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Francis S. Collins led the government team of geneticists that successfully pursued the Human Genome Project.  When the project was completed, President Bill Clinton commended his work, declaring: “‘Without a doubt, this is the most important, most wondrous map ever produced by humankind.’  But the part of his speech that most attracted public attention jumped from the scientific perspective to the spiritual.  ‘Today,’ he said, ‘we are learning the language in which God created life.  We are gaining ever more awe for the complexity, the beauty, and the wonder of God’s most divine and sacred gift’” (p. 2).  Though the President may have overstated the case, his words receive validation in Collins’ The Language of God:  A Scientist Presents Evidence for Belief (New York:  Free Press, c. 2006), wherein he effectively gives witness to his faith in Christ and explains how his scientific work enhances his religious belief.  He argues “that belief in God can be an entirely rational choice, and that the principles of faith are, in fact, complementary with the principles of science” (p. 3).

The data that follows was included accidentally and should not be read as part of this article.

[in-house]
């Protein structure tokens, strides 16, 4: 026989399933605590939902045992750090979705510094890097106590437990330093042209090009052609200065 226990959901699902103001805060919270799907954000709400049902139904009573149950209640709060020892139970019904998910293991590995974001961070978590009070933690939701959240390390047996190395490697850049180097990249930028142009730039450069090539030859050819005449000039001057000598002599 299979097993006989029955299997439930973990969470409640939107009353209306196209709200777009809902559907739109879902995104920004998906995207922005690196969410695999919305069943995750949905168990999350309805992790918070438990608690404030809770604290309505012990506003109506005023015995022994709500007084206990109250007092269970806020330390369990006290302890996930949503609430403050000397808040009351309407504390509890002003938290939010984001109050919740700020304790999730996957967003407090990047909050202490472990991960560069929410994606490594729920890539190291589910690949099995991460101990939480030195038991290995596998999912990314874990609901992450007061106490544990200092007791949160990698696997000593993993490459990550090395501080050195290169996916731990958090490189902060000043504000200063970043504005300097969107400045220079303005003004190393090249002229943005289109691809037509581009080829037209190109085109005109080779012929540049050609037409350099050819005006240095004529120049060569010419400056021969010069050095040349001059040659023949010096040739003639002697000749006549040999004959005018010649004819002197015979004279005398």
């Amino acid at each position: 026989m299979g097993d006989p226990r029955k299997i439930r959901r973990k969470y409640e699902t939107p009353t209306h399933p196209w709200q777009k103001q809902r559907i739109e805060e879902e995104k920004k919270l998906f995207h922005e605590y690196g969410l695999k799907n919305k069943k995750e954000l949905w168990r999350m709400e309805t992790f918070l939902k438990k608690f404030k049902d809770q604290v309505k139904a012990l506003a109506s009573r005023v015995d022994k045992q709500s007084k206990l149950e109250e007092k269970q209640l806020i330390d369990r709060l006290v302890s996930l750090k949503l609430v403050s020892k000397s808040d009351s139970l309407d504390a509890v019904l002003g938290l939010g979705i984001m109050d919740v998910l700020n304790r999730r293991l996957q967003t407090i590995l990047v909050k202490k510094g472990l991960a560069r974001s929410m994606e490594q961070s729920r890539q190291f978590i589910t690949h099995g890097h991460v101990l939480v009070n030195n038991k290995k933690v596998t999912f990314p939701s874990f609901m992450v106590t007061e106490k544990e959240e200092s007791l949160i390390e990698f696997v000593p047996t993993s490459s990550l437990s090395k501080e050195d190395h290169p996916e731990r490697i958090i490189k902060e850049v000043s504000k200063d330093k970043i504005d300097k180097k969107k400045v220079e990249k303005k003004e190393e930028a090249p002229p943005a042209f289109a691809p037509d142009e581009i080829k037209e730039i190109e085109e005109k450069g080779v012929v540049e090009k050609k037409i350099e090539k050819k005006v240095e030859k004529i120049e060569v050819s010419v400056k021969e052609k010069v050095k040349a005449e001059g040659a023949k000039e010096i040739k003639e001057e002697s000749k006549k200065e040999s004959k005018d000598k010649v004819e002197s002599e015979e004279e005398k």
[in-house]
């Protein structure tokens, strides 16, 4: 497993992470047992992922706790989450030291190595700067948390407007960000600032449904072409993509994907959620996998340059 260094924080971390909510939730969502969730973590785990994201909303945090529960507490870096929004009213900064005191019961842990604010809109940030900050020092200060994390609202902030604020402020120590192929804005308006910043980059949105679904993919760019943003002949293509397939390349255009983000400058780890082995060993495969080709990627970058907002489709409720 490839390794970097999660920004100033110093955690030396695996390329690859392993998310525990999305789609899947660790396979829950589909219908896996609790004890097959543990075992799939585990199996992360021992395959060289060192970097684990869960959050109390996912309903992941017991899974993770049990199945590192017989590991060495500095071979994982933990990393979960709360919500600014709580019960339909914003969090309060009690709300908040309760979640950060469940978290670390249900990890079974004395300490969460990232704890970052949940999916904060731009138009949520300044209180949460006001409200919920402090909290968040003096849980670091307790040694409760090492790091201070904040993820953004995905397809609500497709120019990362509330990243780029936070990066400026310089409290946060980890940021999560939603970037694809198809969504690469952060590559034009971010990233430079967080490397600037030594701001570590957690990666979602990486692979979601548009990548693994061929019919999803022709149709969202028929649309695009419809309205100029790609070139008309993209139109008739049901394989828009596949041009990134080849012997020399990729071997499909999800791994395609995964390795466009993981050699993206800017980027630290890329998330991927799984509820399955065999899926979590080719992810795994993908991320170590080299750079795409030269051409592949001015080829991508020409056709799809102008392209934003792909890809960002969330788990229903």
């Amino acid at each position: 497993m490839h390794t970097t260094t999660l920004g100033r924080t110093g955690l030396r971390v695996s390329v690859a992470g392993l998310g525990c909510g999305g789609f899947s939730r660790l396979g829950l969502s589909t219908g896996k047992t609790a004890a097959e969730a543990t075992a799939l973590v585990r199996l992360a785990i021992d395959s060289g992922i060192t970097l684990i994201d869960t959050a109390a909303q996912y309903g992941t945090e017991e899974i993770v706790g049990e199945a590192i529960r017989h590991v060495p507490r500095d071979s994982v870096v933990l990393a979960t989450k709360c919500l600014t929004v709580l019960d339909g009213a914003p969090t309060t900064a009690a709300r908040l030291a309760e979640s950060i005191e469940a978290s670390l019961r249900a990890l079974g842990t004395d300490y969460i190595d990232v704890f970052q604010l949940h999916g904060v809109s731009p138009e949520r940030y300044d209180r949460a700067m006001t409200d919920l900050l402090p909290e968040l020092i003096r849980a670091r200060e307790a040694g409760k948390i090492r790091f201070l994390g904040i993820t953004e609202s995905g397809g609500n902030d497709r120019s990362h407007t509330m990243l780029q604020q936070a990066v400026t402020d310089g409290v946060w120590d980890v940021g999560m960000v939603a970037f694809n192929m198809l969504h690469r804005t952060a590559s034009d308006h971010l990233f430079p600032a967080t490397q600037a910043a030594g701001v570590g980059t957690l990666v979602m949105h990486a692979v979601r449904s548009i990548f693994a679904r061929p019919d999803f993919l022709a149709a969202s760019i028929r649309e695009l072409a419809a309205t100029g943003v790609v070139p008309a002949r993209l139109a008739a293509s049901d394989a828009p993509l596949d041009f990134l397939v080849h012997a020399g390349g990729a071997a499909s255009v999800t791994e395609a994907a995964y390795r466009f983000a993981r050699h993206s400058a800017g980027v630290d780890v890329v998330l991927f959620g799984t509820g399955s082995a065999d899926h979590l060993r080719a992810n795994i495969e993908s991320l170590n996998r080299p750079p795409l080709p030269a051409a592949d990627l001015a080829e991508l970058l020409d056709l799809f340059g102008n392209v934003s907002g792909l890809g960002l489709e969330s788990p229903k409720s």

Reared in an irreligious home, Collins had little interest in theological issues until he completed his graduate work and began working as a medical doctor.  He took a loosely agnostic position—a kind of ‘willful blindness’ he now suspects—that freed him to live pretty much on his own terms.  But at the age of 26, by the bedside of a devout Christian woman who gave witness to her strong faith and bluntly asked him what he believed, he began to seriously consider ultimate things.  He realized that nothing could be more important than discerning whether or not God exists.  So he decided to investigate the question.  A Methodist minister, in response to his inquiries, gave him a copy of C.S. Lewis’ Mere Christianity.  “In the next few days, as I turned its pages, struggling to absorb the breadth and depth of the intellectual arguments laid down by this legendary Oxford scholar, I realized that all of my own constructs against the plausibility of faith were those of a schoolboy” (p. 21).  He was most deeply impressed by Lewis’s Moral Law argument for God’s existence, and repeatedly praises Lewis throughout this book.